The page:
RSA offers to replace all SecurID tokens
Northrop Grumman, a major US-based defense contractor, and L-3 Communications, recognized they have been hit by a cyber-attack. According to a leaked memo, company executives believe attackers used information stolen from RSA Security earlier this year. Attackers hit major defense contractor L-3 Communications Holdings by spoofing pass codes from a cloned RSA SecurID token. The attackers may have used a similar method to target another defense contractor, Lockheed Martin. Industry officials said that Lockheed made the security changes suggested by RSA after its attack in March. They included increased monitoring and addition of another password to its remote log-in process. Yet the hackers still got into Lockheed’s network, prompting security experts to say that the tokens themselves needed to be reprogrammed.
RSA is now under critics for not having had the right reaction when the attack was first disclosed.
Art Coviello, RSA executive chairman, said that characteristics of the attack on RSA “indicated that the perpetrator’s most likely motive” was to steal security information that could be used to obtain military secrets and intellectual property. He said that RSA had worked with military companies to replace their tokens “on an accelerated timetable.” Michael Gallant, spokesman for EMC, RSA’s mother company, said, “We have not withheld any information that would adversely affect the security of our customers’ systems. We provided very specific recommendations, we provided details of the attack, and we worked closely with customers to strengthen their overall security.”
The company’s admissions were too little, too late, industry experts said. Mr. McGraw, chief technology officer for Cigital, a computer security consulting company, said that companies would be wise to replace RSA’s tokens and that some companies — banks, in particular — had done so. Like many people, he criticized RSA for failing to disclose the potential danger of the problem to its customers. Another security consultant, Alex Stamos, chief technology officer for iSEC Partners, said that many companies that use RSA tokens were irate about the hacking and RSA’s response. He claimed that RSA misled customers about the potential problems after the initial hacking came to light. By minimizing the problem for six to seven weeks, Mr. Stamos said that RSA made companies more vulnerable.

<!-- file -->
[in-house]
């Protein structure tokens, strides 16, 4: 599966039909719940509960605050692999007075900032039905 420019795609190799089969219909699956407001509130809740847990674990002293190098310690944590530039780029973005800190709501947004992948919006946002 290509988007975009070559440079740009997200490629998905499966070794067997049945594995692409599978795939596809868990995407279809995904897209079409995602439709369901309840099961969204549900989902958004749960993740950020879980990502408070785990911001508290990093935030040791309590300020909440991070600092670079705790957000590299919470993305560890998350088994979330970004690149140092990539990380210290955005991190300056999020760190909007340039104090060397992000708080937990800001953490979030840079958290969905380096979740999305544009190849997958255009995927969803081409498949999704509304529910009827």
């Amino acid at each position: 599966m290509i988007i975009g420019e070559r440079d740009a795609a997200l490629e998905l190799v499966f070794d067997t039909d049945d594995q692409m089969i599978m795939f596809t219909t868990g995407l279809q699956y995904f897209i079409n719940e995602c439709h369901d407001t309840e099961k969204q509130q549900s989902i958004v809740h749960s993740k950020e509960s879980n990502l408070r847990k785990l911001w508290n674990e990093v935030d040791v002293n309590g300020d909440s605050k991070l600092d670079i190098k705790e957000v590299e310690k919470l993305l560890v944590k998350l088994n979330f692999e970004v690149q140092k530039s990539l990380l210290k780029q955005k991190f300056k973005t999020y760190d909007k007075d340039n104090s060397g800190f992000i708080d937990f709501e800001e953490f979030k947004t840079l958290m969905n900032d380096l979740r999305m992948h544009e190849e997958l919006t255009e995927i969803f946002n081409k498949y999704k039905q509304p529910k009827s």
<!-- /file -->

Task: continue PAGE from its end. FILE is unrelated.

As a result, Art Coviello sent an open letter to RSA SecureID Customers to offer to replace “SecurID tokens for customers with concentrated user bases typically focused on protecting intellectual property and corporate networks.“
Bank of America, JPMorgan Chase, Wells Fargo and Citigroup said they planned to replace the tokens as soon as possible. The banks declined to say how many customers would be affected, although SAP said that most of its 50,000 employees used RSA’s tokens and that it was seeking to replace them all. Defense industry officials said that concerns about the tokens had prompted some of the nation’s largest military contractors to accelerate their plans to shift to computer smart cards and other security technology.
In the short term, customers are focused on getting new tokens but the overall outlook is cloudy. “Companies are asking for the new tokens and looking long term to switching away from RSA,” Mr. Stamos said. “If you have 30,000 employees, switching to a new access solution is a yearlong process.” Moving to a new token provider would be costly because it would require them to redesign their online-banking applications as well as help customers — typically high-net-worth customers they do not want to alarm — make the shift to a new system.
Avivah Litan, a longtime financial technology analyst for Gartner, estimated that it would cost banks just under US$ 1 (EUR 0.69) per customer to clean up the mess, even though RSA had agreed to supply new tokens. That would amount to as much as US$ 95 million (EUR 65,80 million) in customer service, mailing and other costs.
Lockheed has said it would keep using the SecurID tokens and would replace 45,000 of them. L-3 Communications is also still using the tokens. However, Northrop Grumman, another giant military contractor, has begun shifting from SecurID tokens to smart cards.